In 2000, Transocean acquired R&B Falcon in a deal valued at $17.7 billion. With the acquisition, Transocean gained control of what at the time was the world's largest offshore operation. Among R&B Falcon's assets was the Deepwater Horizon. R&B Falcon was formed in 1997 from the merger of Reading and Bates Exploration, which had been founded by John Wesley Bates and George Reading in 1946 and headquartered in Tulsa, Oklahoma, and Falcon Drilling, which had been founded in 1988 by Steven A. Webster with a $300,000 investment and headquartered in Houston.
In 2005, Discoverer Spirit set a world record for the deepest offshore oil and gas well of 34,189 ft (10,421 m).
In 2007, the US Department of Justice and the Securities and Exchange Commission filed a case against Transocean, alleging violations of the Foreign Corrupt Practices Act. The case alleged that Transocean paid bribes through its freight forwarding agents to Nigerian customs officials. Transocean later admitted to approving the bribes and agreed to pay USD $13,440,000 to settle the matter.
On 23 July 2007, Transocean announced a merger with GlobalSantaFe Corporation for US$17 billion. The merger was completed on 27 November 2007. At the time, the two companies were the world's two largest offshore rig operators. As part of the move, Robert E. Rose, who was non-executive chairman of GlobalSantaFe, was made Transocean's chairman. Rose had been chairman of Global Marine prior to its 2001 merger with Santa Fe International Corporation.
Transition to a Swiss holding co. and expansion : 2008 - till date
In 2008, Transocean was replaced on the S&P by Equitable Resources after the company announced plans to move its headquarters to Switzerland, making it ineligible to be in the S&P index. In October 2008, the company board approved the move to Switzerland. On 9 December 2008, the shareholders approved the move to Switzerland. On 19 December 2008, the company completed the process of changing its place of incorporation from the Cayman Islands to Switzerland. Transocean's top management was scheduled to move to Switzerland from Houston.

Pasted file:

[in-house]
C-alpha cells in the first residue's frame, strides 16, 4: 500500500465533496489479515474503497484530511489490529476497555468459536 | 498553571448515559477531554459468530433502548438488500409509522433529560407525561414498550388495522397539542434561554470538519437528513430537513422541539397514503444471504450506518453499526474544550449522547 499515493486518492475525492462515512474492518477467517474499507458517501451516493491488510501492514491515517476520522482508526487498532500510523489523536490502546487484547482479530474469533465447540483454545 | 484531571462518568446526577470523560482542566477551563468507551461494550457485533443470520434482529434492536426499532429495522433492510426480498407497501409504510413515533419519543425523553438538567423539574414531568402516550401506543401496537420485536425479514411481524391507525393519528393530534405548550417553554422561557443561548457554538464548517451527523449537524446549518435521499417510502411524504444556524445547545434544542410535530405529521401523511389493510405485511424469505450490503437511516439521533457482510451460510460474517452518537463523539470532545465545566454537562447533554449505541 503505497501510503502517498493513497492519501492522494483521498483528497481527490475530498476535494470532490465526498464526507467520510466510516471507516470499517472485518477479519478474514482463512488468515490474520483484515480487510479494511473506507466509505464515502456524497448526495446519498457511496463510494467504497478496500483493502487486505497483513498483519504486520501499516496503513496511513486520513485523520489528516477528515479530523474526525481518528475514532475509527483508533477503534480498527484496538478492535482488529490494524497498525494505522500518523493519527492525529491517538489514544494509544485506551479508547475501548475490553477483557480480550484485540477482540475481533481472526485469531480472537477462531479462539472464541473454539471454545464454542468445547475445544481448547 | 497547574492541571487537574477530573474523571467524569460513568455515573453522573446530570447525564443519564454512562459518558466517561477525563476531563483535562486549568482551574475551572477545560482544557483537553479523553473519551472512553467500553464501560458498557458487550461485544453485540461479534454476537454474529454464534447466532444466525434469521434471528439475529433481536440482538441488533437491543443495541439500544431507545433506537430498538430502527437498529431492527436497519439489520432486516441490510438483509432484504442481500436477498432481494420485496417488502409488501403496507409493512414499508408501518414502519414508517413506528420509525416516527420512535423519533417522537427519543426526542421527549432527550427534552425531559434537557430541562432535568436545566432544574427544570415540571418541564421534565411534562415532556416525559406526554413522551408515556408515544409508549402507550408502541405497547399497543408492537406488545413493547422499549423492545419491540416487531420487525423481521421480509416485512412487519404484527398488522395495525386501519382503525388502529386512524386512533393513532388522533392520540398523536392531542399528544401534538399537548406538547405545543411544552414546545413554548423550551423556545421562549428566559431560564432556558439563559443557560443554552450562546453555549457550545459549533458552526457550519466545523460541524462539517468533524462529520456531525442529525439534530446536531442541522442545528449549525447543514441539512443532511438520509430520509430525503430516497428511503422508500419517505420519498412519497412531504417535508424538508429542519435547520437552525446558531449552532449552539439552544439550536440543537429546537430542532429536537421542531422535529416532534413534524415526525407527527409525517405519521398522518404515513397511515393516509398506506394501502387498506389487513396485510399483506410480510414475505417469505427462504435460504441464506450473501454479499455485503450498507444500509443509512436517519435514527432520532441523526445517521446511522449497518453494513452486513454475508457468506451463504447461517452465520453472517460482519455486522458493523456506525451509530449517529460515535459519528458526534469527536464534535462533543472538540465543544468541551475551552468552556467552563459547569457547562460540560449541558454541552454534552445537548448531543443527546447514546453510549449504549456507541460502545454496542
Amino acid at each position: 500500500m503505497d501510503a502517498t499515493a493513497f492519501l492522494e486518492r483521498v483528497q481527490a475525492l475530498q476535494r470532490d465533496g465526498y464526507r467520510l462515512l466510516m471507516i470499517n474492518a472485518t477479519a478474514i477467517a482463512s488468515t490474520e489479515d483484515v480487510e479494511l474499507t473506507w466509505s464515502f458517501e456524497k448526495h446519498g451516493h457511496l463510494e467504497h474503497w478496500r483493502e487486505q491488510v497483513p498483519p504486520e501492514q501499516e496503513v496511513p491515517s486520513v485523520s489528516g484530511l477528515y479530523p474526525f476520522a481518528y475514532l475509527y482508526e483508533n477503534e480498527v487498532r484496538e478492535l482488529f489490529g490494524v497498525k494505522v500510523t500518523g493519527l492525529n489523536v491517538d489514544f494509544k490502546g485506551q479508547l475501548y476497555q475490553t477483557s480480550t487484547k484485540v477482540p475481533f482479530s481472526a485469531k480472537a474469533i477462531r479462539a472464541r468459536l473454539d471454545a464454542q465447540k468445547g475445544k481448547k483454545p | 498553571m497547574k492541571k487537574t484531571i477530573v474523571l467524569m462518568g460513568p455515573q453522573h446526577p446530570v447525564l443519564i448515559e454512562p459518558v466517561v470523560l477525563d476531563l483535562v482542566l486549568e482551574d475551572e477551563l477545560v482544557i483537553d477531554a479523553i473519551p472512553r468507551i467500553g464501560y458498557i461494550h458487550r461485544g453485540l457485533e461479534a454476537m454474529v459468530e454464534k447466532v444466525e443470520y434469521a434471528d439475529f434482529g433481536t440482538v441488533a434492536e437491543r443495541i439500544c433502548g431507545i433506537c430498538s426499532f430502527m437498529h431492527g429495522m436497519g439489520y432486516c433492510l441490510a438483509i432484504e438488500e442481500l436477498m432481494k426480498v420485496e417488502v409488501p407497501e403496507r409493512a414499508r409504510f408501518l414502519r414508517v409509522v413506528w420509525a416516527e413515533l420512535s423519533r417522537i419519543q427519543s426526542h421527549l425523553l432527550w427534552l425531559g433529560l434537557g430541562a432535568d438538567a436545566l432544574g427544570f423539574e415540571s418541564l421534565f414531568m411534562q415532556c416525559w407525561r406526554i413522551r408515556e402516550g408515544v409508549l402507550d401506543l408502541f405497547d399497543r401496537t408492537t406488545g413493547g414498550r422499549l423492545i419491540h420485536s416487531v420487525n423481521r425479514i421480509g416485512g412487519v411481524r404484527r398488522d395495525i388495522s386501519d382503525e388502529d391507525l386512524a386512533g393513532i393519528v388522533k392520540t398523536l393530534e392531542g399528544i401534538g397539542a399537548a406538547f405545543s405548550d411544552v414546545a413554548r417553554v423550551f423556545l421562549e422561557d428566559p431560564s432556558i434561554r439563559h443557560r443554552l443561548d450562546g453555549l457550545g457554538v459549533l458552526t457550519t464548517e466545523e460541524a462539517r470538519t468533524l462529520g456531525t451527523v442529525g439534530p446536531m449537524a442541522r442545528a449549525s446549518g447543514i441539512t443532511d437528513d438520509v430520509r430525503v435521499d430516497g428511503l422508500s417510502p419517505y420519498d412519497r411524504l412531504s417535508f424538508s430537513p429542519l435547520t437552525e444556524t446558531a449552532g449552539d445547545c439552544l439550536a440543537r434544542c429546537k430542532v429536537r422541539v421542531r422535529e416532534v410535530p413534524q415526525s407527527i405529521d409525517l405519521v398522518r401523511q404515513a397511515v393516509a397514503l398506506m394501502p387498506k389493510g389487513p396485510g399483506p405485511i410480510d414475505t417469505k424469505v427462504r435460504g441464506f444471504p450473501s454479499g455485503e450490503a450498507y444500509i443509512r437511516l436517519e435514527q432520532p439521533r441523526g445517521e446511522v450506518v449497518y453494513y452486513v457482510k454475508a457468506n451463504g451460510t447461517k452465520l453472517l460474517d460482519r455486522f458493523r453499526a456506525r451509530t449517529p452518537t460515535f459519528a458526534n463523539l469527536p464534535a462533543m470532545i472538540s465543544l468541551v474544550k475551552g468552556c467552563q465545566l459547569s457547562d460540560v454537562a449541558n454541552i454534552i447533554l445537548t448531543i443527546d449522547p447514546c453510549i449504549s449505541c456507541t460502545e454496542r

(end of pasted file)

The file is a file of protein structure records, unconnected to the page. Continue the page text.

In September 2009, its Deepwater Horizon rig established a 35,050 ft (10,680 m) well, the deepest well in history – more than 5,000 feet deeper than its stated design specification.
Over the years, Transocean has moved its incorporation location to take advantage of lower taxes in some jurisdictions. Transocean was originally incorporated in the US state of Delaware, but moved its corporate registration to the Cayman Islands in 1999. In 2008, it moved its registration to the canton of Zug, Switzerland, where it is currently incorporated. Only 12 of its employees work in the Zug office, according to a company spokesperson. The registration move allowed Transocean to lower its corporate income tax rate from 35 percent in the US to 16 percent in Zug.
August 2011: Transocean Announces $2.23 Billion Takeover Of Aker Drilling, 15 August 2011. Aiming to supplement its drilling fleet in the harsh arctic environment, US drilling giant Transocean Ltd (RIG) plans to acquire Norwegian drilling rig operator Aker Drilling ASA (AKD.OS) at a 62% premium to current valuation in a deal valued at $2.23 billion. Under the transaction, Transocean, which owned the rig at the center of 2010's catastrophic US Gulf of Mexico oil spill, has made a voluntary NOK26.50 ($4.83) per share cash offer for all outstanding shares in the company.
Accidents and incidents
Transocean Leader accident (2002)
Galveston Bay explosion (2003)
Transocean Rather (2005)
On 24 August 2005, the UK Health and Safety Executive issued a notice to Transocean saying that, it had failed to maintain its "remote blow Out preventor control panel … in an efficient state, efficient working order and in good repair." On 21 November 2005, Transocean was found to be in compliance for this matter.
Bourbon Dolphin/Transocean Rather accident (2007)